I recently interviewed Richard Tromans. Richard Tromans is the founder and editor of the popular legal tech website Artificial Lawyer. He is also popular on Twitter. He is also the Founder of TromansConsulting, a London-based consulting company for legal service providers and law firms. He is quoted frequently at conferences and law firm events, especially on the topics of artificial intelligence and smart contracts. 

1) What has been the most surprising development you have seen when it comes to legal innovation?

I was initially expecting, as most did, for some lawyers to be doubtful about AI technology. However, every firm I meet I always find partners who are 100% behind the better use of technology to make a difference for the firm’s clients. The biggest challenge they face us building a consensus internally to put money into R&D, pilots and developing internal capacity to make change real through the use of new tech, such as machine learning systems. So, it’s fair to say that there are a significant number of lawyers who do not feel motivated to make a change, but there is now a growing number who really do want to see change and ‘get it’, when it comes to the new wave of legal tech.
2) In your view what is the biggest misconception that lawyers have about legal technology?

That legal tech, at least the new wave of legal tech, is ‘a thing’ that they buy and plug in and that’s it. What is happening now is that data analysis tools, such as AI doc review, process automation and expert systems are integrating with the working lives of lawyers.

It’s an organic relationship, where people and technology are both vital. Tech is not a separate thing, it’s part of the legal world now. Lawyers need to ask two questions: what problem do I want to solve; and what problems can I solve with this new technology? It’s a double challenge. Lawyers need to focus on what they are trying to do, who for and why; but they can’t really make a good choice there unless they can see what is possible. I.e. they need to know what AI systems can do. They may then decide they don’t need anything fancy to solve their client challenges they are focused on. But, if they’d don’t know what can be done then they and their clients may be missing out.

3) Innovation seems to be becoming a buzzword. How would you define the term innovation?

To me innovation is very simple and it is this: finding a new way to solve a problem.  Whose problem it is will vary. Innovation for one person may not be seen as innovation for another. It’s all very relative to the person or business that is trying to solve something.  A chef could call a new cake recipe innovation. A lawyer in an in-house role may see using an LPO as innovation. And a start-up will naturally see their AI review system as innovation. Innovation is in the eye of the beholder.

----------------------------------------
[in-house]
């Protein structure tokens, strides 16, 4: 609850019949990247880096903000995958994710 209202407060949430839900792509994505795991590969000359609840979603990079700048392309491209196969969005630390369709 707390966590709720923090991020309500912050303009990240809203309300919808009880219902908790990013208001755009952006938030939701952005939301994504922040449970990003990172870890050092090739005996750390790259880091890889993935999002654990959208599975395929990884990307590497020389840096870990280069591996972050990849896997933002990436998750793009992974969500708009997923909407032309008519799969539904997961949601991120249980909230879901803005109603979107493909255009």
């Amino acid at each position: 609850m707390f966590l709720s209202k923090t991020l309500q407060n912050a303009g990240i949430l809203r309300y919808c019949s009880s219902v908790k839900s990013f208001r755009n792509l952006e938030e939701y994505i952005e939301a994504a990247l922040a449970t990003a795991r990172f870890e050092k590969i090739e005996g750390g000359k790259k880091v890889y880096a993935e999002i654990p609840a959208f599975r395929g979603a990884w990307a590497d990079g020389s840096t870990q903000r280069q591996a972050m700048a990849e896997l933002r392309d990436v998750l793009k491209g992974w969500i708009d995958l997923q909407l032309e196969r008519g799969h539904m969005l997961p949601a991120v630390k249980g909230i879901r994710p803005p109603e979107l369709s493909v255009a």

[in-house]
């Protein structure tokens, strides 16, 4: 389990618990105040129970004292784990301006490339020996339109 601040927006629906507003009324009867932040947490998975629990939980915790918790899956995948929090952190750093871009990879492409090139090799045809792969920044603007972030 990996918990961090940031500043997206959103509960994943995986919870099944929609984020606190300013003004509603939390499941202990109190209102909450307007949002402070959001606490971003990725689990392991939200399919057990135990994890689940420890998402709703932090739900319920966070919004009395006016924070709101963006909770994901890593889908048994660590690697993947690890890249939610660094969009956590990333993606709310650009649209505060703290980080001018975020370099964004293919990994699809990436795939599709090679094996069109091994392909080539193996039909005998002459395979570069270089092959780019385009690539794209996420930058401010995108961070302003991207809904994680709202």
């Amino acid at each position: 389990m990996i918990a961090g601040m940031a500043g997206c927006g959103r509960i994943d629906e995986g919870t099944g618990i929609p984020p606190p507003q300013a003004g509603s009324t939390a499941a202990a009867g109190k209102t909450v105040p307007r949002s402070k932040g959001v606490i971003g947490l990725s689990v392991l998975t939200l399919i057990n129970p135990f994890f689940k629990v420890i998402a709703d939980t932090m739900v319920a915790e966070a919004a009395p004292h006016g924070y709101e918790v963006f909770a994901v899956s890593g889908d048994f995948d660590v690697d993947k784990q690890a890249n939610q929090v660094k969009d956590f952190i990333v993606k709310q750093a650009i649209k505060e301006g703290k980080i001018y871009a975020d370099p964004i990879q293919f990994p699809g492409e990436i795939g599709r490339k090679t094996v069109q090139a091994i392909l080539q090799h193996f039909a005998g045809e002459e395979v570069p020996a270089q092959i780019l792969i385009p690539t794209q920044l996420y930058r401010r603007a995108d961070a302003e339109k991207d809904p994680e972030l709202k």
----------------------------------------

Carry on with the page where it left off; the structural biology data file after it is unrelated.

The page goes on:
4) A lot has been written about Artificial Intelligence. What are your views on its role within law practice?

First, AI in a law firm is very limited, even if it’s powerful in that limited focus. There are at least 8 branches of legal AI, and more will grow. What I am seeing is firms initially experimenting with AI tools, then often realizing they need to get their broader tech strategy in place, such as getting a better handle on legal data and processes. They also need to think about not just efficiency, but finding areas to deliver new value to the client. Despite all the headlines, we are really at a very, very early stage in legal AI development. Much needs to be done before it is used widely across every firm, even if in a few years every firm will soon have experimented with an AI system.

5) How would you advise an attorney who wants to be “practice-ready” as the practice of law continues to quickly evolve? What can law schools do to better prepare their graduates for today’s legal world?

This is a very popular question!!! The answer is to know what ’is out there’. You can’t hope to help a client with leveraging legal technology if you don’t understand what can be done. You also need to think about legal data, processes and linking technologies together. Having lawyers who understand a bit of code and statistics would be great too, but this is never going to become a core issue for most lawyers. The key is learning how to use data and tech, you don’t have to be a coder to use an AI system. But, to create a new service line or product via AI tech, you do need to understand what the tools can do. But, I return to the point above about the double question: what problems do I want to solve; and, what can technology now do for me and my clients? This is the way to go.